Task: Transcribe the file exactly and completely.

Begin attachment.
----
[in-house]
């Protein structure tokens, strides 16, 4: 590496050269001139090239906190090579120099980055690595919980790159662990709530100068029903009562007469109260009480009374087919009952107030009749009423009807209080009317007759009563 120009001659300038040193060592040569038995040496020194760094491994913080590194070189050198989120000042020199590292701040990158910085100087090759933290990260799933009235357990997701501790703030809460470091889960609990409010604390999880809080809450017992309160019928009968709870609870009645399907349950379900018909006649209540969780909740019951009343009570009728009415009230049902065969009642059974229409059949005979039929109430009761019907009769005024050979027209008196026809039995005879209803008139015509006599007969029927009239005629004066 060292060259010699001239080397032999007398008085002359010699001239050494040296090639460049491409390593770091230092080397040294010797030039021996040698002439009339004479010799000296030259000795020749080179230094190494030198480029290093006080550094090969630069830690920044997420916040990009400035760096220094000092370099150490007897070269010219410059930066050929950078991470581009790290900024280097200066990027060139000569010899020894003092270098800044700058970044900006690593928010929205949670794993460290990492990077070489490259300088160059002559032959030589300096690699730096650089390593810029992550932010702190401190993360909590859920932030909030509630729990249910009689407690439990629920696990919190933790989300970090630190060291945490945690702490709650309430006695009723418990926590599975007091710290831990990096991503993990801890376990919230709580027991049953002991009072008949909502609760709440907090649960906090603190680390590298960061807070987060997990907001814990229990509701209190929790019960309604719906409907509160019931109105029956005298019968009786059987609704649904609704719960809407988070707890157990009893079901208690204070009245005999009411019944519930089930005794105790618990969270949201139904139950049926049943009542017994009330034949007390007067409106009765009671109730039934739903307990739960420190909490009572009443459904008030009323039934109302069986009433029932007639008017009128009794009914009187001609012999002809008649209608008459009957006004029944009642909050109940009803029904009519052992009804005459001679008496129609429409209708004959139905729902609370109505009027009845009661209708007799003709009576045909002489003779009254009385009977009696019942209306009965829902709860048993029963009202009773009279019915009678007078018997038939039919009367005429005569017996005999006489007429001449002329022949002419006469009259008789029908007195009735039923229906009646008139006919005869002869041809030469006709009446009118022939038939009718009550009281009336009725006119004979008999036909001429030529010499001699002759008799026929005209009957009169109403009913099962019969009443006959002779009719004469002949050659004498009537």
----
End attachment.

[in-house]
């Protein structure tokens, strides 16, 4: 590496050269001139090239906190090579120099980055690595919980790159662990709530100068029903009562007469109260009480009374087919009952107030009749009423009807209080009317007759009563 120009001659300038040193060592040569038995040496020194760094491994913080590194070189050198989120000042020199590292701040990158910085100087090759933290990260799933009235357990997701501790703030809460470091889960609990409010604390999880809080809450017992309160019928009968709870609870009645399907349950379900018909006649209540969780909740019951009343009570009728009415009230049902065969009642059974229409059949005979039929109430009761019907009769005024050979027209008196026809039995005879209803008139015509006599007969029927009239005629004066 060292060259010699001239080397032999007398008085002359010699001239050494040296090639460049491409390593770091230092080397040294010797030039021996040698002439009339004479010799000296030259000795020749080179230094190494030198480029290093006080550094090969630069830690920044997420916040990009400035760096220094000092370099150490007897070269010219410059930066050929950078991470581009790290900024280097200066990027060139000569010899020894003092270098800044700058970044900006690593928010929205949670794993460290990492990077070489490259300088160059002559032959030589300096690699730096650089390593810029992550932010702190401190993360909590859920932030909030509630729990249910009689407690439990629920696990919190933790989300970090630190060291945490945690702490709650309430006695009723418990926590599975007091710290831990990096991503993990801890376990919230709580027991049953002991009072008949909502609760709440907090649960906090603190680390590298960061807070987060997990907001814990229990509701209190929790019960309604719906409907509160019931109105029956005298019968009786059987609704649904609704719960809407988070707890157990009893079901208690204070009245005999009411019944519930089930005794105790618990969270949201139904139950049926049943009542017994009330034949007390007067409106009765009671109730039934739903307990739960420190909490009572009443459904008030009323039934109302069986009433029932007639008017009128009794009914009187001609012999002809008649209608008459009957006004029944009642909050109940009803029904009519052992009804005459001679008496129609429409209708004959139905729902609370109505009027009845009661209708007799003709009576045909002489003779009254009385009977009696019942209306009965829902709860048993029963009202009773009279019915009678007078018997038939039919009367005429005569017996005999006489007429001449002329022949002419006469009259008789029908007195009735039923229906009646008139006919005869002869041809030469006709009446009118022939038939009718009550009281009336009725006119004979008999036909001429030529010499001699002759008799026929005209009957009169109403009913099962019969009443006959002779009719004469002949050659004498009537």